Figure 4
Angiograms of rabbit basilar artery in Groups 2–4. (A) Notable angiographic spasm of basilar artery was seen in Group 2 (SAH group). (B and C) Unconspicuous angiographic spasm of basilar artery were seen in Groups 3 and 4 (nimodipine and ecdysterone ...
Table 2
The index of TCD after the secondary blood injection (mean ± SD)

Morphologic changes

Histopathologic examination revealed a thick subarachnoid clot around the basilar artery in all animals with SAH. There were no significant morphologic changes in the control group. Endothelial cell injury, endothelial desquamation, corrugation of the internal elastic lamina (IEL), necrotic changes, phenotype modulation of smooth muscle cells (SMC) and inflammatory cell infiltration were significant in Group 2 (SAH group). In Group 3, there was cytoplasmic blebbing of the partial endothelial cells, vacuolate, slight corrugation of the internal elastic lamina, and an absence of visible necrotic changes of the smooth muscle cells. Similar changes were found in Group 4. Moreover, inflammatory cell infiltration was not observed in Groups 3 and 4 (Figure 5).

Figure 5
The BA in all groups. (A) Internal elastic lamina (IEL) lies smoothly under the monolayer endothelial cells, and SMCs are well-arranged in Group 1 (control) (28.8 μm). (B) BAs of rabbit in Group 2 (SAH) are contracted with IEL corrugation. The ...


We have observed that: (1) OxyHb could induce VAF proliferation and migration in vitro, and this effect could be inhibited by ecdysterone; (2) ecdysterone could alleviate neurological function deficits, attenuate vasospasm and protect the vessel structure in the rabbit SAH model. These effects are comparable with the effects of nimodipine.

Achyranthes bidentata has been used in the treatment of trauma, thrombosis and arthritis in Chinese traditional medicine for more than 1800 years. However, recent works indicate that it also has various pharmacologic effects on brain trauma. Works have shown that its effective element ecdysterone exerts protective effects on cerebral infarction, cerebral ischemia and cerebral trauma in cell models or animal models5. Our previous works have also shown that ecdysterone could alleviate the morphologic changes in the rabbit brain microvessel endothelial cells caused by bloody cerebrospinal fluid. It also decreases the expression of ICAM-1, attenuates the NO secretion disorder of endothelial cells after blood stimulation and inhibits the proliferative activity of endothelial cells in the corresponding conditioned medium6,7.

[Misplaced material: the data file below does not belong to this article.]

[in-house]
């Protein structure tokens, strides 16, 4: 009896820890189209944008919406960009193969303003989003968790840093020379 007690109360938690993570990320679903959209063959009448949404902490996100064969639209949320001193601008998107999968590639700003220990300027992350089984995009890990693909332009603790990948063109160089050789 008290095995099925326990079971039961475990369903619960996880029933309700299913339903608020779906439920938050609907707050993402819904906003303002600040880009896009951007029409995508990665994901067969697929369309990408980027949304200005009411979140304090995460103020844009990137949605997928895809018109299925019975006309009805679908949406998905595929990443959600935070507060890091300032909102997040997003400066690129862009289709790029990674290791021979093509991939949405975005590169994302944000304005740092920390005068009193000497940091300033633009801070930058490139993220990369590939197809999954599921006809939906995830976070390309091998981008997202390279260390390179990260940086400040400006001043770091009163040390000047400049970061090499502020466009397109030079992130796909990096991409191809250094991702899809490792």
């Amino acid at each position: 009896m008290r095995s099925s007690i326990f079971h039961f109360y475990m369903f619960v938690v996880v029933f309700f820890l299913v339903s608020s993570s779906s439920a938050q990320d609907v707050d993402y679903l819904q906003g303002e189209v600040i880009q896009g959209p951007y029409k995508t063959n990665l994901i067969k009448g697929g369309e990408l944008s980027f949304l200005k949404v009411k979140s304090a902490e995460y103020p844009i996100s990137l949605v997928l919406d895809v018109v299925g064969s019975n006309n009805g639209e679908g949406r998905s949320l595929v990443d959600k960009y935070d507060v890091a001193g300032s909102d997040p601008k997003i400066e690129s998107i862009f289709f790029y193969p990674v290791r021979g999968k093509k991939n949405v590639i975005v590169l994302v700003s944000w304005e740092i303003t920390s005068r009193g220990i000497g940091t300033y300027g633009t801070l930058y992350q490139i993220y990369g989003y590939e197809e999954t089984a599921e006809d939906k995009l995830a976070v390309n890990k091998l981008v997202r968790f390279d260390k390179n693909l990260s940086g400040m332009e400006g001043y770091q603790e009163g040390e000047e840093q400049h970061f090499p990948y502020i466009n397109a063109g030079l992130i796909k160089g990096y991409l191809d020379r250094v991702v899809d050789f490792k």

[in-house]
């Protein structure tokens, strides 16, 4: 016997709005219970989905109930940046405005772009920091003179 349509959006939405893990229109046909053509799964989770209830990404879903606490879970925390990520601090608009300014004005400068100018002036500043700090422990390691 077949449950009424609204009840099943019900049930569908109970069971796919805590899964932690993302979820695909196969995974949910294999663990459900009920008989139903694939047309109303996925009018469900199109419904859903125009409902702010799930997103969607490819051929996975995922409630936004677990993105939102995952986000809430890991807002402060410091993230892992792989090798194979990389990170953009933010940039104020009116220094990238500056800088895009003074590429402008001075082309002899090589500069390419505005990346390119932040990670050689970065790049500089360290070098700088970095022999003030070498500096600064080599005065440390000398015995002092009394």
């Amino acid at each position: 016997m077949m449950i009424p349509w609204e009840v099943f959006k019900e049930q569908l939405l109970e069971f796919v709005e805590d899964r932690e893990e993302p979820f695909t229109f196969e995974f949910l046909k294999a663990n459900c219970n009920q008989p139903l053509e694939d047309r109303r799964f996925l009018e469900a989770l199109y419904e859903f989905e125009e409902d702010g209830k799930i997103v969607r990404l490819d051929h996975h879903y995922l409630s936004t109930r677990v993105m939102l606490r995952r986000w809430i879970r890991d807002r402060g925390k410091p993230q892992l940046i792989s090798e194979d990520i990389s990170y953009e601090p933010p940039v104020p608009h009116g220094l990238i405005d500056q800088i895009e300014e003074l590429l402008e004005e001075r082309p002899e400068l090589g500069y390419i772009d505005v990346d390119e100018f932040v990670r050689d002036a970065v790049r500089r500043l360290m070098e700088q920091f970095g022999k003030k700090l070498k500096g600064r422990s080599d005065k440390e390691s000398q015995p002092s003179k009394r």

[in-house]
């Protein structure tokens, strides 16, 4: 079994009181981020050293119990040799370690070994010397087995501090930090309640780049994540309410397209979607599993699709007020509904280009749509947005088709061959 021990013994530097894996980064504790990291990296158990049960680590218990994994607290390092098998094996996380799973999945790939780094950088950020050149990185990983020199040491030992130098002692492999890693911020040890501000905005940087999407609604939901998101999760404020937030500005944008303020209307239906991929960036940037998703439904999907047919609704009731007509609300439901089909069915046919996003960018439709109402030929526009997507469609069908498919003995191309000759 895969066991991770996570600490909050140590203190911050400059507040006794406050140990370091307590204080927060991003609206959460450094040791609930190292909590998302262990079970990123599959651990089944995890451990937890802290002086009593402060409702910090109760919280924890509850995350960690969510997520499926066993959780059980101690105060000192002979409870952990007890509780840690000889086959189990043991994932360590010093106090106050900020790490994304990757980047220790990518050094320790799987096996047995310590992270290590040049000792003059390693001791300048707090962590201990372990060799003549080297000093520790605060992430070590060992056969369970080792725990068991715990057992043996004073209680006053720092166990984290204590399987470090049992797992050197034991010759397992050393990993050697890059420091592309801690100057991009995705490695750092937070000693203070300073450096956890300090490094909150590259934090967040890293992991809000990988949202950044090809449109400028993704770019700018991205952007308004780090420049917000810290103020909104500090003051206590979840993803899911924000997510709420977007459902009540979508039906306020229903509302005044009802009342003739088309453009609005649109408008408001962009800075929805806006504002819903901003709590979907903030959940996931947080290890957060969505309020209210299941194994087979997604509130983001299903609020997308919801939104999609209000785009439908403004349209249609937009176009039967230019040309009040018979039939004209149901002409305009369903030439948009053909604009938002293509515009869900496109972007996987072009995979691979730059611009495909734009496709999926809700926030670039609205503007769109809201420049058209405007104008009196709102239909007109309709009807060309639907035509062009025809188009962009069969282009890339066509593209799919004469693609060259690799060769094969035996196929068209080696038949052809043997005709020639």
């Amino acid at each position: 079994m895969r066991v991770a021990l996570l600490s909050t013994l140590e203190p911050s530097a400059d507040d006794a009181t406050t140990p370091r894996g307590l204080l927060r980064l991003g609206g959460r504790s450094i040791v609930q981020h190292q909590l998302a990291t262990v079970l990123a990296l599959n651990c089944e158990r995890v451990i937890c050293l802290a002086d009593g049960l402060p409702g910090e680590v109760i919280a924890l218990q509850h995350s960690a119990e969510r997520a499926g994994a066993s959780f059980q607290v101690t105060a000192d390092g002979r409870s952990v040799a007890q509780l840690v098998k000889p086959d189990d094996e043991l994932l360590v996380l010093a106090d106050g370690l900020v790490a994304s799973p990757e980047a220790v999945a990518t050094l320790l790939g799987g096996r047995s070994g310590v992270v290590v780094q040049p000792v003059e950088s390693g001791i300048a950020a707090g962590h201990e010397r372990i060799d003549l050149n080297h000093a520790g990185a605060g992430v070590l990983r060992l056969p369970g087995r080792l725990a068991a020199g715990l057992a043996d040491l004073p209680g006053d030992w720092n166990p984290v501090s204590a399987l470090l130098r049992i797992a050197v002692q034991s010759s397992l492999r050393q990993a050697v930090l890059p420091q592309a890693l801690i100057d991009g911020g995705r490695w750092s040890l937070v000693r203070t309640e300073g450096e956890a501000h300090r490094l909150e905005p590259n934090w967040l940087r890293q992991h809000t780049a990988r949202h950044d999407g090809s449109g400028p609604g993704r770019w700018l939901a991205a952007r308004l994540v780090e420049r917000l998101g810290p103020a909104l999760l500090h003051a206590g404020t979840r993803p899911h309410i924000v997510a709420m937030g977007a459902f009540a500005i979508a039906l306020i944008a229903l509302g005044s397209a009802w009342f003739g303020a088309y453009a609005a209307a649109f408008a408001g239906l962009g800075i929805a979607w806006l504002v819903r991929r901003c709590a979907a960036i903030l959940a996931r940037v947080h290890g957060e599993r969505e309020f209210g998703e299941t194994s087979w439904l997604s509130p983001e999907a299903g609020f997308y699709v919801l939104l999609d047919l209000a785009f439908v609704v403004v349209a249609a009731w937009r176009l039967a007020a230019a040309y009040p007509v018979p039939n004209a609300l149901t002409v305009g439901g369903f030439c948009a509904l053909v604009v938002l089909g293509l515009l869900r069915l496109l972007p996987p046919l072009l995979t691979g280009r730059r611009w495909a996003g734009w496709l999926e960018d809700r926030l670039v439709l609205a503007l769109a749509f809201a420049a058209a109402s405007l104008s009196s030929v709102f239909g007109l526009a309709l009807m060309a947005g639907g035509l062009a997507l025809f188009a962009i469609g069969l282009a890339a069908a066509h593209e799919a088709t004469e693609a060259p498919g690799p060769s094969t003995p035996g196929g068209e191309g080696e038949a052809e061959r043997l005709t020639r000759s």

The adventitia surrounding the blood vessels has long been exclusively considered as a supporting tissue, the main function of which is to provide adequate nourishment to the muscle layers of the tunica media. In fact, fibroblasts have the ability to rapidly respond to injury and to modulate their function to adapt rapidly to local vascular needs. Fibroblasts appear to be uniquely equipped to proliferate, transdifferentiate and migrate under pathologic conditions. The role of the adventitia in the vascular response to injury and vascular remodeling has recently received considerable attention. The activation of adventitial fibroblasts induces the expression of a-actin and phenotypic modulation to smooth muscle-like cells, the myofibroblasts. The expression of contractile proteins in myofibroblasts may contribute to vascular remodeling by constricting vessels and contributing to late lumen loss. Furthermore, myofibroblasts are involved in tissue repair by the deposition of extracellular collagen, which also contributes to vascular remodeling12,13.